Nasa unveils mission to map frozen craters on Mercury

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The Independent Online

Space scientists are to build a probe to map Mercury, the most mysterious and least explored planet of the inner solar system.

Space scientists are to build a probe to map Mercury, the most mysterious and least explored planet of the inner solar system.

One objective of the $286m (£204m) mission is to find out whether deep craters at the poles of Mercury are filled with ice despite surface temperatures elsewhere on the planet soaring to 450C (840F).

The American National Aeronautics and Space Administration (Nasa) said that construction of the Messenger space probe would begin immediately, to meet a scheduled launch date of March 2004. Five years will be needed for the probe to reach its final destination via a circuitous journey that will take it twice past Venus and Mercury.

The only other spacecraft to have visited Mercury was Mariner 10, which flew past the planet three times in 1974 and 1975 but could take snapshots of only half the surface area of the Sun's nearest planet.

This time, the Messenger probe will stay in orbit for at least a year to make detailed maps of the planet's strange topography as well as measuring its magnetic field and other geophysical features. A protective shield will save Messenger from the heat of the Sun.

Scientists are particularly interested in the planet's polar craters. The deepest parts are in continual shadow and temperatures there never rise above minus 200C. Radar experiments in 1991 indicated the craters could contain frozen water deposited by passing comets over billions of years.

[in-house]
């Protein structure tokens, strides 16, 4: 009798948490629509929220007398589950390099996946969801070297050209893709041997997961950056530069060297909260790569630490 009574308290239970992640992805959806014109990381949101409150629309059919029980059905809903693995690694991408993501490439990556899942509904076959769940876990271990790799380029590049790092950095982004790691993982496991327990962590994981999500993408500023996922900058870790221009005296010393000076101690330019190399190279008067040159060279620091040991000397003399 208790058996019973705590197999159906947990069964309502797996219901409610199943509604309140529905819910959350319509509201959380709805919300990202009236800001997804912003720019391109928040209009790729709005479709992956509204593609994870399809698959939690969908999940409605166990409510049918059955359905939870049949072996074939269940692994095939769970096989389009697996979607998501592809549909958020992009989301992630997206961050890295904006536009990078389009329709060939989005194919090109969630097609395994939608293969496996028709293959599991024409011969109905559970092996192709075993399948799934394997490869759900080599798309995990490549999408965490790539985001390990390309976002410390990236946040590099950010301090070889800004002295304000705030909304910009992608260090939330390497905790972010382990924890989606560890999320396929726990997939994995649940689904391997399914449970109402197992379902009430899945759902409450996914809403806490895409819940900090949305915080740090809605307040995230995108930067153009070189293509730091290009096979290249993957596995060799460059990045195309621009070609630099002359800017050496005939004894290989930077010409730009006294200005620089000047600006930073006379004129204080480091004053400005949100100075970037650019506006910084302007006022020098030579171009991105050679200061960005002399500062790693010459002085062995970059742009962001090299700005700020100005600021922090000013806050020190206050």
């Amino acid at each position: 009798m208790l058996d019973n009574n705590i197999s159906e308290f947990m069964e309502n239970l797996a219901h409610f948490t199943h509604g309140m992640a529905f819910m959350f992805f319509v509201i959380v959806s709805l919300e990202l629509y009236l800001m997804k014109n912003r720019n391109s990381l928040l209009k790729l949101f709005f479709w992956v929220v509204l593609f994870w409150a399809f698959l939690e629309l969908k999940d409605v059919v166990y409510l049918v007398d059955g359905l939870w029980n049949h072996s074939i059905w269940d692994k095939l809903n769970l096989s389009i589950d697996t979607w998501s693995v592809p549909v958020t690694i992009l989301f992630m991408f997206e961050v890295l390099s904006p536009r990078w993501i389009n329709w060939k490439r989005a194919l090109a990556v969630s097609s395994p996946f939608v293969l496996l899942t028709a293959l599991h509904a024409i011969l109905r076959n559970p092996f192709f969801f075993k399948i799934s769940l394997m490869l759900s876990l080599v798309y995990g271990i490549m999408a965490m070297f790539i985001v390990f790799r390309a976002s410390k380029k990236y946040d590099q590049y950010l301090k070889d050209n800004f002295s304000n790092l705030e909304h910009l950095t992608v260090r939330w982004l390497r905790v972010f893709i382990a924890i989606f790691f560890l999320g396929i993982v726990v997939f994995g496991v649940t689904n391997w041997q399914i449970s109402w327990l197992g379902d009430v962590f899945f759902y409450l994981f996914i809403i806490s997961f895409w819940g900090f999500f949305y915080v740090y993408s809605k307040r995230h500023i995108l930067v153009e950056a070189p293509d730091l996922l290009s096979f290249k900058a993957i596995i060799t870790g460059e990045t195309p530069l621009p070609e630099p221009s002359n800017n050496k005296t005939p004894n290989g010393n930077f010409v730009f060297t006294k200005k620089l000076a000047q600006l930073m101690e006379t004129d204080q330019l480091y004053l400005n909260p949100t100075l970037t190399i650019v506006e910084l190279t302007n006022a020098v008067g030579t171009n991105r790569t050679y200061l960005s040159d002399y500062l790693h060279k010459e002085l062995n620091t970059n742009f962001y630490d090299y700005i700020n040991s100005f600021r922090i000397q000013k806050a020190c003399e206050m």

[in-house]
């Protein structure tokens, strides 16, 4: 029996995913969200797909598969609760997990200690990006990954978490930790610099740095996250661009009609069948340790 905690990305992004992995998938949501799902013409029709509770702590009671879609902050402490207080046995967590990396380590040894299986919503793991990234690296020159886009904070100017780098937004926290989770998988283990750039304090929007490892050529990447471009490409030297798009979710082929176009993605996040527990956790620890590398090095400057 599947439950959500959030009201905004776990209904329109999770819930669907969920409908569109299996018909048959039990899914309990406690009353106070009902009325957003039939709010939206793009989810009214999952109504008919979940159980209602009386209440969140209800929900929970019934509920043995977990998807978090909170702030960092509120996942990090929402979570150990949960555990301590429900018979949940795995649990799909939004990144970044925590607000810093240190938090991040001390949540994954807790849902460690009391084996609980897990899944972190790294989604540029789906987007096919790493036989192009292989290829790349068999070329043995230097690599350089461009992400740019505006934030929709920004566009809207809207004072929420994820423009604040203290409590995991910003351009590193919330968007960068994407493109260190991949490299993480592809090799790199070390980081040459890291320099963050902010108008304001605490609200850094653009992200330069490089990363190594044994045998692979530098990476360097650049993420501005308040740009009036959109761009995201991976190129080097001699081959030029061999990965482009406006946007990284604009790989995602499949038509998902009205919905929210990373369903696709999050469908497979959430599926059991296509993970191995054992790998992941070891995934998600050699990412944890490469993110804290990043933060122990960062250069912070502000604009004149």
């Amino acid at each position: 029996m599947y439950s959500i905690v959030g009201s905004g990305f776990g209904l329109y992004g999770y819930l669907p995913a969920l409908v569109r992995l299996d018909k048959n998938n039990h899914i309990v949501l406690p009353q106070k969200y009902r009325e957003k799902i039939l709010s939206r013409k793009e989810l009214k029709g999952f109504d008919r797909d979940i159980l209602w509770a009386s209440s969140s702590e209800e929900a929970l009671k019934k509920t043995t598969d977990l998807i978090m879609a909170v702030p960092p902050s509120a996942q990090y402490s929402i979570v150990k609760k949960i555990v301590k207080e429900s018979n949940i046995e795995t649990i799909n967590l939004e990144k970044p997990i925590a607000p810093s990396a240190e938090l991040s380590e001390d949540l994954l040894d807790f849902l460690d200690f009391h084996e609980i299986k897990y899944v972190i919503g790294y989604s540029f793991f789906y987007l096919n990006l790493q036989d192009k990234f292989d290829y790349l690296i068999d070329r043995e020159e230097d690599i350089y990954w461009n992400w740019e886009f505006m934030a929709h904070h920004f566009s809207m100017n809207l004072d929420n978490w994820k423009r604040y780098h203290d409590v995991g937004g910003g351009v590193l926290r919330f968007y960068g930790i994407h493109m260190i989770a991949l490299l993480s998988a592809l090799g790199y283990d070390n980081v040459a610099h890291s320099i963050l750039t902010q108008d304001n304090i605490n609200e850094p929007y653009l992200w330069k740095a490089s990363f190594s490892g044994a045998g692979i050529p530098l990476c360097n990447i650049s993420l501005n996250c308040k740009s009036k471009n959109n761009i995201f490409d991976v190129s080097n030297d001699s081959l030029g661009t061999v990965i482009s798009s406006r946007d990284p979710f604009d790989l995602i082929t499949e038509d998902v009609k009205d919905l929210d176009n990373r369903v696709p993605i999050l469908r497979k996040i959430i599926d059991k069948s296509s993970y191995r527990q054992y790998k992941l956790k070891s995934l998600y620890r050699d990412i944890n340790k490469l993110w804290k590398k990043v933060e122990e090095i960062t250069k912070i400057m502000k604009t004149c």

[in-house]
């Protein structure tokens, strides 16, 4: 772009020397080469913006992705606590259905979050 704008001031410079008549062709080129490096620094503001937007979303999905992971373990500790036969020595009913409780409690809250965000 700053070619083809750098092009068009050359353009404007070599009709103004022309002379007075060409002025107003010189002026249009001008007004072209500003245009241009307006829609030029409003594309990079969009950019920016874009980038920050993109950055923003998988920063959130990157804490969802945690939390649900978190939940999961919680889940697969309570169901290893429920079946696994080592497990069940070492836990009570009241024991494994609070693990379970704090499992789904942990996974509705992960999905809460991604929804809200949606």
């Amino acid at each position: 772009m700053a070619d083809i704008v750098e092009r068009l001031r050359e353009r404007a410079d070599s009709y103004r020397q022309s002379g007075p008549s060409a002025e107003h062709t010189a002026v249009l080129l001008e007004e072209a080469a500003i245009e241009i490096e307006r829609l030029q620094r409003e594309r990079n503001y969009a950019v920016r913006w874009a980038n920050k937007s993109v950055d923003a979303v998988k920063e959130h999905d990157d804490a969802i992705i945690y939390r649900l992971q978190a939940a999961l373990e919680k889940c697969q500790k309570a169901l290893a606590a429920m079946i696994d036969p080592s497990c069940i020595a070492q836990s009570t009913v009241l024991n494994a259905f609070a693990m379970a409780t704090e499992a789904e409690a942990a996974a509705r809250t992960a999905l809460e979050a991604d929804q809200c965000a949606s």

Jay Bergstralh, chief scientist at Nasa's Solar System Exploration Division in Washington DC, said the Messenger spacecraft was the seventh in Nasa's Discovery Programme aimed at exploring the solar system using small and relatively cheap probes.

" Messenger is our most complex and challenging Discovery-class mission. Our goal is to do something never before attempted, conducting a year-long mission to orbit a planet only 36 million miles from the Sun for relatively low cost," Dr Bergstralh said.

The Earth is almost three times further from the Sun than is Mercury, the "winged messenger" of Roman mythology, and is visible only just after sunset or before sunrise. It is so close to the Sun that even the Hubble space telescope cannot take pictures of it.

Mercury is one of the four rocky or "terrestrial" planets – the others being Venus, Mars and Earth.

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